George has problems of his own in his temporary digs: He has moved in with younger friends (played by Cheyenne Jackson and Manny Perez), a couple who happen to be cops, and whose lively nighttime socializing extends long past George's normal bedtime. These are all people who care about one another deeply, yet everyone feels cramped. Ben calls George in a fit of homesickness: "It's just that when you live with people, you know them better than you care to."
It's hard enough for kids in their 20s to spend a month or so on a friend's couch. But for adults who have lived on their own for years, it's a special kind of humiliation. Ben and George trudge out dutifully to apply for moderate-income housing that they don't have a chance of getting. George searches, fruitlessly, for a new job. Ben tries to paint in his temporary quarters, but the family raises a collective eyebrow when he enlists one of Joey's friends (Eric Tabach) as a model. These are people who pride themselves on their liberalism yet have very strong opinions about what's "appropriate," unable to make allowances for the reality that older people—painters, certainly—often love to look at younger people.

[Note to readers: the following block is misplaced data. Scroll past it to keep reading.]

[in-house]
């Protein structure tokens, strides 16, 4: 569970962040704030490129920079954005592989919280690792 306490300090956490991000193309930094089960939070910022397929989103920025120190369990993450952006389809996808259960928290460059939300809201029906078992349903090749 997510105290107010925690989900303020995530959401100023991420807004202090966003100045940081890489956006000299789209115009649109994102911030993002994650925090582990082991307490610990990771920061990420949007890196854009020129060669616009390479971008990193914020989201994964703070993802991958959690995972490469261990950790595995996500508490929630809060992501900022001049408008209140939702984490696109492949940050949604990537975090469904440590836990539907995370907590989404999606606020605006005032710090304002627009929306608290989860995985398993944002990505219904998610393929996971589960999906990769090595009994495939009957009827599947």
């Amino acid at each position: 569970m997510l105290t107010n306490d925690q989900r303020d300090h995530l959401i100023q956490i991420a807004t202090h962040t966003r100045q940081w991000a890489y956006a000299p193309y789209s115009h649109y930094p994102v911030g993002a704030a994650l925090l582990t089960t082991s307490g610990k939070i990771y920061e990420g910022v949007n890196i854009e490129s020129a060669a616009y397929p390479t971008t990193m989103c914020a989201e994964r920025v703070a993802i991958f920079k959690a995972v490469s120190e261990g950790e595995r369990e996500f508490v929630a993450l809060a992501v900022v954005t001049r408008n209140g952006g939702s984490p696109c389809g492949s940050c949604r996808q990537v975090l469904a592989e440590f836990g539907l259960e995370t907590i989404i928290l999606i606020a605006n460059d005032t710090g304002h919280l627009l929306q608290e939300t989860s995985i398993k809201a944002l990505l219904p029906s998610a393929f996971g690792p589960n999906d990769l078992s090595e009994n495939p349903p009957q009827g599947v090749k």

Ben and George don't fight about money, but money—or, rather, the lack of it—has torn a hole in their lives. It's through their separation that Sachs captures the texture of their partnership, and Molina and Lithgow, in performances that rank among the best of their careers, fill in all the colors and shadows. Molina's George is both more practical and more retreating—he doesn't fight back when he loses his job, as it's simply not in his nature to push that hard. He's not a chump, though: As Molina plays him, we see an inexhaustible well of kindness in his eyes. But we also see his frequent frustration—with his partner, with their situation, with everything—and thank God it's there: Exasperation can be a survival tactic, and Ben and George need, above all, to survive. Lithgow's Ben is crabbier, flightier, more stubborn but also, perhaps, more generous. He picks at George but only to a point. When he stops himself, his affection pours out, as if it were something only thinly (and badly) disguised by his grouchiness. His loyalty comes with barbs attached, but the barbs are what make it stick.
At one point, Ben and George dress up and go out on a date: First, there's a concert at Merkin Hall. Then they pull up to the bar at a place a friend identified for me as Julius, in the West Village. In the course of this evening, they argue mildly over the interpretation of the music they've just heard; they have a disarmingly direct and tender conversation about infidelity, unlike anything I've ever heard in a movie. Then they part ways, each going off to their temporary digs, at the West 4th Street subway station, right outside the beckoning neon of the Waverly Restaurant.
These are the landmarks of their lives, marking landmarks in their lives. Sachs and his performers know that the perfect marriage is a thing of phantom beauty—it doesn't exist, yet we persist in believing that someone out there must have it. The great tragedy, and the wonder, of the tragic, wonderful institution of marriage is that sometimes it is perfect but only for minutes at a time. If you insist on looking for perfection, it was last spotted on the corner of Waverly and Sixth.